On the one hand, I’m definitely a job-seeker.

On the other, I can barely keep my Facebook page updated regularly :beatup:

That’s the main reason why I’m generally far behind the adoption curve when it comes to social networks. I was obstinate in my opposition to Twitter, and didn’t cave in and create my own account until this April — 4 years after it was created, and 3 after it hit mainstream. Since then I’ve been on this rollercoaster of using it frequently and then not using it at all. The same rollercoaster goes on with my Facebook account: it usually gets used for status updates, talking trash with friends about ACC athletics, and setting up event invites for SBA stuff.

I don’t doubt for a minute that there’s value to LinkedIn; otherwise it wouldn’t have any users. But should I be adding yet another social network to my digital repertoire if odds are good I’ll only be a sporadic contributor at best? What are the odds of outdated info doing more harm than good? How many of my law student readers have LinkedIn accounts already?

Thoughts are appreciated, thanks y’all! :D

  1. It seems so long ago now! :crack: []



What could VZW be up to?

Posted by T. Greg Doucette on Nov 5, 2010 in Technology

For the past 2-ish weeks now I’ve been getting called at various hours of the day by Verizon Wireless. I’ve been with the company for almost a decade, I’m happy with my (lavish) phone service, pay my bill on time every month, enjoy my BlackBerry Tour,1 etc etc etc — basically there’s -0- reason for them to call me, so I just haven’t answered. My figuring is that if it was important enough, they’d leave a voicemail :beatup:

Well they called again around 7pm tonight, and one of my friends goes “You really should pick up, maybe they’re calling to give you money.” Implausible though it sounded, that thought hadn’t crossed my mind…

…so I called back.

And she was right :surprised:

Supposedly VZW was/is running a promotion “for certain customers, for a limited time only” to upgrade at my “New Every Two” discount 4 months ahead of schedule. I respectfully declined the offer because I don’t want to get locked in to another phone for 2 years when I’m hoping/praying for a CDMA iPhone to debut in January. She said that was fine… and in the alternative they were going to automatically credit me for one month’s free service, and I’ll still be able to do my usually upgrade in March :crack:

Then for the icing on the cake, she migrated me to a new phone plan that has unlimited minutes/text/data (versus my current 1350 minutes with unlimited text/data) that’s actually $10 cheaper a month, as part of a new 1-year agreement that will actually end ever-so-slightly earlier than my current 2-year agreement :spin:

Now I’ve mentioned my political leanings in past entries, that I’m generally a fan of business, I’m comfortable with companies making money as long as I’m getting a worthwhile product in return, and so on and so forth. But the soon-to-be-lawyer cynicism in me has to wonder what this was all about. Surely I don’t spend enough money to merit VZW just trying to keep me happy. I’ve never indicated a plan to switch to AT&T so that can’t be it. And even if they were trying to get everyone to upgrade to their new line of Android-based phones — a sentiment I’ve heard from several of my colleagues at school — they had no need to give me a month of free service when I declined.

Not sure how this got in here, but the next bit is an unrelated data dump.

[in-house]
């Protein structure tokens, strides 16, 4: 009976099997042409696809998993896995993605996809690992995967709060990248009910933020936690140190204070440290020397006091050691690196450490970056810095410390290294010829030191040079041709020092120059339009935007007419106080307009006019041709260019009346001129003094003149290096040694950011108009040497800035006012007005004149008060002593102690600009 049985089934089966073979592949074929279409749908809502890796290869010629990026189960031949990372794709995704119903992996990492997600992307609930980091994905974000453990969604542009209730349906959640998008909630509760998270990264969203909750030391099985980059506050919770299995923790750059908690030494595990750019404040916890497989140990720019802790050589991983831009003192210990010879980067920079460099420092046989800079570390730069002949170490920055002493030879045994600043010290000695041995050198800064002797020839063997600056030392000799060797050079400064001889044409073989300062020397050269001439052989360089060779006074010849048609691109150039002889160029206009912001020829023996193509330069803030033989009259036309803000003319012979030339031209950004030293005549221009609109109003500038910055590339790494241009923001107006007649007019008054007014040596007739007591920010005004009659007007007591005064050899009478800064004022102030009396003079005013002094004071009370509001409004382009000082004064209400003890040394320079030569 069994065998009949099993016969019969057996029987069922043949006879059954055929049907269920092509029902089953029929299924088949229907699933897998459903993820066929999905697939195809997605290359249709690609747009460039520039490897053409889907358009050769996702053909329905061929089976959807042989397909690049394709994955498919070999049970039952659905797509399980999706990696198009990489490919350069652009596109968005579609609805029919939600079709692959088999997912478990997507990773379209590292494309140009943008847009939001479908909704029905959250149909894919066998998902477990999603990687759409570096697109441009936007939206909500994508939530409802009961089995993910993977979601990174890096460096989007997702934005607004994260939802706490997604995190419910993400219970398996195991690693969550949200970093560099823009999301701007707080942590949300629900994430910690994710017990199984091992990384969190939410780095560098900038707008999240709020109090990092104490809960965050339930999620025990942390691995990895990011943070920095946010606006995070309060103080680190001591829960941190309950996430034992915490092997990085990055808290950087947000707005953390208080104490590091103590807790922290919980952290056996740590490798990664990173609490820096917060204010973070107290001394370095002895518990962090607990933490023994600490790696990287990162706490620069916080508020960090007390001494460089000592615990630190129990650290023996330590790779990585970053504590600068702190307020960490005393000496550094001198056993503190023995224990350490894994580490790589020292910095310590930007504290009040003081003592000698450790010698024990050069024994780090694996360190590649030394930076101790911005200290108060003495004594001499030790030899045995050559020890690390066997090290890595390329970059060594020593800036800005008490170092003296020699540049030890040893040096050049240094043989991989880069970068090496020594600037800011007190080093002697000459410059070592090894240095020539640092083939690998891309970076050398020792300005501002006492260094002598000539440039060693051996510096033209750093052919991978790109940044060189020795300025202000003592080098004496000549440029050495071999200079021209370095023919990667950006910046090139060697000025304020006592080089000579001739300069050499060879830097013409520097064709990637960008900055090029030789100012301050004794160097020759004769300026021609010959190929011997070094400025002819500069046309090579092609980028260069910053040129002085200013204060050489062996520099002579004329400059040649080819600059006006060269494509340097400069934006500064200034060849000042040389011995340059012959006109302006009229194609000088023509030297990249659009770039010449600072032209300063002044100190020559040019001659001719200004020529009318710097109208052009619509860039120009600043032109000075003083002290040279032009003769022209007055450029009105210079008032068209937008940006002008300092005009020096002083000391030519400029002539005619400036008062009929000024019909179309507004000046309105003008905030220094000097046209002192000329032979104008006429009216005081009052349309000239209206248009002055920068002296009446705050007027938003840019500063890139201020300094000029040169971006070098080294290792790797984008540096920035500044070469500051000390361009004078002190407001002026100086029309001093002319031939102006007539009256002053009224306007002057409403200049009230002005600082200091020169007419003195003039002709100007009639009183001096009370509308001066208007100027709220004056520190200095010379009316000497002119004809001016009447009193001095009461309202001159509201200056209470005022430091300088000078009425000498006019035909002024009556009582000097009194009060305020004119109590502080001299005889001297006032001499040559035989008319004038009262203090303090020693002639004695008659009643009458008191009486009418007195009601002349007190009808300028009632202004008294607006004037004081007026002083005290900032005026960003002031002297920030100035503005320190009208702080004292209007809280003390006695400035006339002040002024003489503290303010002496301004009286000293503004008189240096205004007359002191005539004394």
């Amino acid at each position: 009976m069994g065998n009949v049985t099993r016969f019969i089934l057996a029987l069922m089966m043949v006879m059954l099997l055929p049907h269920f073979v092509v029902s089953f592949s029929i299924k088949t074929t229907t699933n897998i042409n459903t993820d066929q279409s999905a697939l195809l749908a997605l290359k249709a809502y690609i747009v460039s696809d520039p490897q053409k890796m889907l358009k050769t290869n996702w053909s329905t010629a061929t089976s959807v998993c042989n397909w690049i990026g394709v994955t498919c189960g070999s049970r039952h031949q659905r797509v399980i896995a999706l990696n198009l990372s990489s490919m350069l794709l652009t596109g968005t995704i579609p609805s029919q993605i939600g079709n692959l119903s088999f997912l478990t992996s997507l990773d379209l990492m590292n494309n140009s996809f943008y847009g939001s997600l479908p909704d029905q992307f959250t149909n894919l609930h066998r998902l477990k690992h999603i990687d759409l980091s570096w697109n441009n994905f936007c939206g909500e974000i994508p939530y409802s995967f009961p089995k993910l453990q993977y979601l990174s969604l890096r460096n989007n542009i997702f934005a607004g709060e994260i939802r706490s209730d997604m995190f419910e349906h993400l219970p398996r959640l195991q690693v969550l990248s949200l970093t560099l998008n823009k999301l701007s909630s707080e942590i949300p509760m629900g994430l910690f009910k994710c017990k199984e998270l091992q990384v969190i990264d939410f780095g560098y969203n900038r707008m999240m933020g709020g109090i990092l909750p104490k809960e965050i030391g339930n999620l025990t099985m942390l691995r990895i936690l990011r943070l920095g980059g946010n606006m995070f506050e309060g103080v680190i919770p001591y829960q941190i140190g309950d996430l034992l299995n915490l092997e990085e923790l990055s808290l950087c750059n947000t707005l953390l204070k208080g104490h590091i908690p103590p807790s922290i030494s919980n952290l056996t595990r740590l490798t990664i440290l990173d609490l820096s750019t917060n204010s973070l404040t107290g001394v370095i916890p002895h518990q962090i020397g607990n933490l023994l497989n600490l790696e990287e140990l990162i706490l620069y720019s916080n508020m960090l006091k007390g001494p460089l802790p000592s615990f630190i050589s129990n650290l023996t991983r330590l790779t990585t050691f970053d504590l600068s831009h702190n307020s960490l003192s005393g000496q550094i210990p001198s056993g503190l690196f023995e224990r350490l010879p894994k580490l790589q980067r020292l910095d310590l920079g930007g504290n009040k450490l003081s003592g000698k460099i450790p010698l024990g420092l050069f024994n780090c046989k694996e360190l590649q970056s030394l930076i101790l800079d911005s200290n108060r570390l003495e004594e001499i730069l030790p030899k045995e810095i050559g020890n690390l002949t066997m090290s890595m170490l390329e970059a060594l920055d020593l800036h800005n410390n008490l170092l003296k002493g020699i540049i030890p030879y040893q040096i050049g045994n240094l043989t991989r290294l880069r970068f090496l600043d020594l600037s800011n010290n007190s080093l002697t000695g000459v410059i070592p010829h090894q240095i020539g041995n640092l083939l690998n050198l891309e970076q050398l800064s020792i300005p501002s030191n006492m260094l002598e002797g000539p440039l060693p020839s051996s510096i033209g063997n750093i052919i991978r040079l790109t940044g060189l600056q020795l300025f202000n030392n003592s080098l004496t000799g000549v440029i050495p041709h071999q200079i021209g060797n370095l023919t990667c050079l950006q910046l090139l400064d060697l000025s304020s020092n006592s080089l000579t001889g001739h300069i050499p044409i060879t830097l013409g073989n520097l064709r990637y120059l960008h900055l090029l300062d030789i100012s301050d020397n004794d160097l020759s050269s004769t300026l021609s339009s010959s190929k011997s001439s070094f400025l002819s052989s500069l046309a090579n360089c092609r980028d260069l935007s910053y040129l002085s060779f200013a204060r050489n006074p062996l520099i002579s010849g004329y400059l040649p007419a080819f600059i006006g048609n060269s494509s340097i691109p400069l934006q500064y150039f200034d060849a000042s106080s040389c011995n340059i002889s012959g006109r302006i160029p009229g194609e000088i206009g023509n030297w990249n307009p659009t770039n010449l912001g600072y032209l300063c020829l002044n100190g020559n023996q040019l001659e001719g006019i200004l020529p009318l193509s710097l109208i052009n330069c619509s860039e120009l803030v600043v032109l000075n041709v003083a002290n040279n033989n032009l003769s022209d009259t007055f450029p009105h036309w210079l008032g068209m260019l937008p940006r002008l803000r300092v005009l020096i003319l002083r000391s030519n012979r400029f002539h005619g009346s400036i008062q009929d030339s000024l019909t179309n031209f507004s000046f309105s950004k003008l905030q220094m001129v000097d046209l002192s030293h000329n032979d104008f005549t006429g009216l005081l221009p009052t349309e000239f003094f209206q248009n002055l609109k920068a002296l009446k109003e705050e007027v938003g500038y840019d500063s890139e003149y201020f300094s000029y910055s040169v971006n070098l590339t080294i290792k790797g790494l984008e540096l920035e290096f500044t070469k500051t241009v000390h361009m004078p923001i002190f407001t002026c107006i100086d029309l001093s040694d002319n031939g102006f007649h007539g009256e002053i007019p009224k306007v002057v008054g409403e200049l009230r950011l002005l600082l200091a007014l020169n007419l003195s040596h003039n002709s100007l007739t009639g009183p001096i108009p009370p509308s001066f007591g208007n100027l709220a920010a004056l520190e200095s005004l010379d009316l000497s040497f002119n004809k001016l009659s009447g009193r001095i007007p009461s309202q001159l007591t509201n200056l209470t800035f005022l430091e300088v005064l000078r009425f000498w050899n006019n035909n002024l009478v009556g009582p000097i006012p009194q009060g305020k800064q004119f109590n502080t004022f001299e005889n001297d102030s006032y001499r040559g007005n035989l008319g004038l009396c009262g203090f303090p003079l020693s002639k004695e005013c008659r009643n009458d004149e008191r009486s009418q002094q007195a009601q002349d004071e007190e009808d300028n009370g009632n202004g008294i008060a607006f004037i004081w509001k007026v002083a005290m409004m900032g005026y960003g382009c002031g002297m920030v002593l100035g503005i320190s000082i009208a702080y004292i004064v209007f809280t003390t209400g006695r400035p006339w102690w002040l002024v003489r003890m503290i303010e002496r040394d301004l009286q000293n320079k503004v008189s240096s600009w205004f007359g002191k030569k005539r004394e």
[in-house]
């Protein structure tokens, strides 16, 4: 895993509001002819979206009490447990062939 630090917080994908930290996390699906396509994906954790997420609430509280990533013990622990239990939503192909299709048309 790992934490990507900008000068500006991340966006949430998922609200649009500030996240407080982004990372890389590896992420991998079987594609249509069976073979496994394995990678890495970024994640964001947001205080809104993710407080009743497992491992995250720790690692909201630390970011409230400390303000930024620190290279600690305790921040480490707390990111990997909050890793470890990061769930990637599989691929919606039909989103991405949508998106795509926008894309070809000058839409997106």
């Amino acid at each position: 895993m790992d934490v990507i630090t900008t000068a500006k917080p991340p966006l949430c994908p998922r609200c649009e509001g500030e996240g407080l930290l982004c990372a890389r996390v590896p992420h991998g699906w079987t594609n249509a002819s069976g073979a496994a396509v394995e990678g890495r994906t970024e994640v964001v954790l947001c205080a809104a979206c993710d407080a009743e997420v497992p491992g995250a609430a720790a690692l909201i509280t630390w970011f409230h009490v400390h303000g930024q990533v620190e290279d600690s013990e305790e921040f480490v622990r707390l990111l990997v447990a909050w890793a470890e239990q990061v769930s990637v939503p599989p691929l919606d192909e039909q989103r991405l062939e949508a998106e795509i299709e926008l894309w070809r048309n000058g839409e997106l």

Any of my less-cynical and/or tech-savvy readers familiar with the mobile phone market have any thoughts/insights?

  1. Even though I’m eagerly awaiting the iPhone :D []

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MacOS X, a decade later

Posted by T. Greg Doucette on Sep 13, 2010 in Technology

WARNING: Non-law content ahead :beatup:

I’ve been an Apple fan since middle school, a love affair I partly detailed in this Things TDot Likes entry from awhile back.

And 10 years ago today I was near the tail-end of my stint as a bona fide Apple employee, evangelizing on the company’s behalf at my alma mater N.C. State,1 when MacOS X Public Beta was released into the wild.

A screenshot of MacOS X Public Beta (Source: Wikipedia)

That’s version 10.0.0b (code name “Kodiak”2) for any of you who are current Mac users ;)

It’s hard for people to appreciate how much the state of operating systems has advanced over the past decade if you’re not a computer geek.

But I am, so let me tell you — things have advanced. A lot.

The great folks over at Ars Technica have dusted off their review of MacOS X Public Beta from a decade ago. Even if you’re not a gearhead like me, consider giving it a read and getting a feel for how primitive things used to be in computing not so long ago :)

  1. I had to give up the gig a month later, since it’s a bit difficult to be a “Student Representative” for a company when you’re no longer a student :beatup: []
  2. MacOS X releases have since been named after big cats: 10.0 was Cheetah, 10.1 was Puma, 10.2 was Jaguar, 10.3 was Panther, 10.4 was Tiger, 10.5 was Leopard, and the current 10.6 is Snow Leopard. I’m waiting for them to use Ocelot myself :D []

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Spruce-ifying our error messages

Posted by T. Greg Doucette on Sep 5, 2010 in Technology

Good evening y’all! :D